'Don't grab my boob!'
With only a suitcase and a skateboard in hand and a one-way train ticket from Massachusetts all away west across the United States to sunny California in 2012, Nora Vasconcellos probably had no idea that seven years later she would be a global icon of women's skateboarding.
She has won many awards, including the 2017 Vans Park Series Women's World Championship title and has been invited to join the teams of several top brands. Last year, she joined the Swatch Proteam.
Now, after Swatch announced its creative partnership with the 2019 Vans Park Series, the 26-year-old Swatch Proteam pro-rider is rolling her way through the whole tour in the 2019 Vans Park Series Women's global Pro Tour, which kicks off its first stop in Shanghai this May and will crown its world champion in Salt Lake City, Utah, in September.
"I feel like it's a way to make the best of what is around you," she said.
Vasconcellos' obsession with skateboarding started when she was a teen, watching a cartoon called "Rocket Power" that told the stories of four friends and their daily lives playing extreme sports.
To follow her passion skateboarding, Vasconcellos packed her things, left her hometown on the east coast and moved across the country to California in 2012, where she started her climb to the top from a nobody to a bright rising star in the world of women's skateboarding.
Good at including all of the eras of skateboarding that she grew up watching, Vasconcellos rides powerfully and gracefully with speed, style, flow and creativity. She loves wearing a scarf in a contest, one way to make herself more feminine without it getting in the way.
It's challenging to fit into an industry dominated by men.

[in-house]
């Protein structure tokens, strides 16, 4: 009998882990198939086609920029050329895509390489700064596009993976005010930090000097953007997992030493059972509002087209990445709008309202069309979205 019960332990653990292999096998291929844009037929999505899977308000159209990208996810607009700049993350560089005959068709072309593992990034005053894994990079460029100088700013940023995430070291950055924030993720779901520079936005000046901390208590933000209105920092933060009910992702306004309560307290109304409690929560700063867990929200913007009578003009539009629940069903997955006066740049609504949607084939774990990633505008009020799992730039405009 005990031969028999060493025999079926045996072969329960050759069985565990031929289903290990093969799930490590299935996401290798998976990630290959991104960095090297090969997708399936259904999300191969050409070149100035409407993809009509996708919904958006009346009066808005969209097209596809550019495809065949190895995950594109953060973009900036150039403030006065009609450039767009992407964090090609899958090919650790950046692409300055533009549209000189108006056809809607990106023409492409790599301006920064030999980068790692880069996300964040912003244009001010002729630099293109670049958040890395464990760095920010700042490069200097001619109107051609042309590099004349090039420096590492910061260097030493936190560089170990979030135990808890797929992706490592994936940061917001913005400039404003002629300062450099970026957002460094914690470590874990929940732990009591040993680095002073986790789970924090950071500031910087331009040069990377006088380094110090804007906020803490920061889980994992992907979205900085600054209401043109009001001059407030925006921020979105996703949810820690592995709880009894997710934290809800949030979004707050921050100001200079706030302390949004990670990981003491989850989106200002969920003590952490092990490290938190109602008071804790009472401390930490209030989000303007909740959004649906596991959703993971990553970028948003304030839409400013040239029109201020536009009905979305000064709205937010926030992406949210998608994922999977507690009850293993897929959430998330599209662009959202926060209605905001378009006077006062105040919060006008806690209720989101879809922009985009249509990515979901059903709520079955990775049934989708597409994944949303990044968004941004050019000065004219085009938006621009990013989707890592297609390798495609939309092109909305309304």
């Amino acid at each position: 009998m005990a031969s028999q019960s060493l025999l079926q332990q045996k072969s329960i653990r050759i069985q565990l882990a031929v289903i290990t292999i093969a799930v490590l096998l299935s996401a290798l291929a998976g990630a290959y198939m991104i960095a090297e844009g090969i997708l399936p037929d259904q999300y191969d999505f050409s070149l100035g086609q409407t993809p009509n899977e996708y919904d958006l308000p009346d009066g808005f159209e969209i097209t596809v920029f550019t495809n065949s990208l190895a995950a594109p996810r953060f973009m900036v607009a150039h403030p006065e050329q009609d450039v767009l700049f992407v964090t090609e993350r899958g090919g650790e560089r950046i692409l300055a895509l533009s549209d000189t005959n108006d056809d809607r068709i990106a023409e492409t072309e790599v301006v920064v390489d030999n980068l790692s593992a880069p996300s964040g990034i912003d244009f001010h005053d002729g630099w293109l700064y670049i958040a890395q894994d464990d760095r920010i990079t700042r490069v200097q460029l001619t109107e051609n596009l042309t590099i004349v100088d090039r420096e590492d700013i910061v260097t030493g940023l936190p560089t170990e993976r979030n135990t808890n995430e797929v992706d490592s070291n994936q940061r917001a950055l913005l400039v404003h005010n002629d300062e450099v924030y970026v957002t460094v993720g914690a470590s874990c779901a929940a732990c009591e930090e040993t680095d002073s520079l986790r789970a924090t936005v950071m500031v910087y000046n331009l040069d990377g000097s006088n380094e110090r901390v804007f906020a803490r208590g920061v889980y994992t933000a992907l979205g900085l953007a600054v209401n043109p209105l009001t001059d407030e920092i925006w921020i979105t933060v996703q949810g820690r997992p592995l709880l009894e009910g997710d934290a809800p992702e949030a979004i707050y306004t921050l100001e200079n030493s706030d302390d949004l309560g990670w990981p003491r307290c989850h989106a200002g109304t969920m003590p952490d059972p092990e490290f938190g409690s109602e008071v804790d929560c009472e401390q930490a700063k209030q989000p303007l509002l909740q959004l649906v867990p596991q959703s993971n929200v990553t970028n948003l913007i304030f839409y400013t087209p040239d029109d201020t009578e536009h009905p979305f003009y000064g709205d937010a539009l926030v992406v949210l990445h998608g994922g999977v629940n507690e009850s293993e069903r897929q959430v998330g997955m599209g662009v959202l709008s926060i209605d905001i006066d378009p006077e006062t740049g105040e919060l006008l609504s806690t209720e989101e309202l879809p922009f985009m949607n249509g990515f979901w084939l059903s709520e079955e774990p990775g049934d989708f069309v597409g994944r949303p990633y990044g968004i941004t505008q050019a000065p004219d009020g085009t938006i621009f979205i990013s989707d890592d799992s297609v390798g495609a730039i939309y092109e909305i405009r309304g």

"Everything has pros and cons," she said.
"The good thing about it is women's skateboarding is probably the highest splash part of the market. So it's very easy to be recognized."
But the con, she said, is that it's hard to be taken seriously as a skateboarder with the bias that girls should go into showbiz or lots of people just don’t believe a woman could love doing it.
But Vasconcellos doesn’t mind it at all. She rolls, skates, competes and wins. She dominates the skating scene and has become a role model more young girls look up to.
When she came to the industry seven years ago, there were no more than 10 girls out of 100 skateboarders in a contest.
Now it’s almost 20.
“The skateboarding community has really grown, and we have more girls, who are competing and learning at a young age,” Vasconcellos said.
The field has opened up and some of the forward-looking brands are grabbing the opportunity with both hands.
Combining its love for sports and art, Swatch has been the creative partner with the VPS Pro Tour for two years, and its Proteam includes competitors in classics such as beach volleyball, skiing and surfing as well as new sports such as drone racing.
“It’s a good time to be a female skateboarder, because the market is growing, and we’re being very well-received,” she said.
Last year, she joined an all-girl skateboarding tour, made up of the world’s best competitors, who put together an amazing edit — “Please Don't Grab My Boob!” — an over 10-minute video that featured pure skateboarding around backyard pools, on the streets and in ditches.
It was Vasconcellos who came up with the sensational name for the video, which was inspired by an incident on that trip.
"Before jumping into the screaming pit of teenage boys, only one thought flashed through my mind: Please don't grab my boob!" she said.
"And I must say, I was extremely impressed with the young men's behavior. My friend and I were even gently placed back on the ground after the crowd surfing ceased — no groping involved. I think they are getting it, all these kids. Men, too."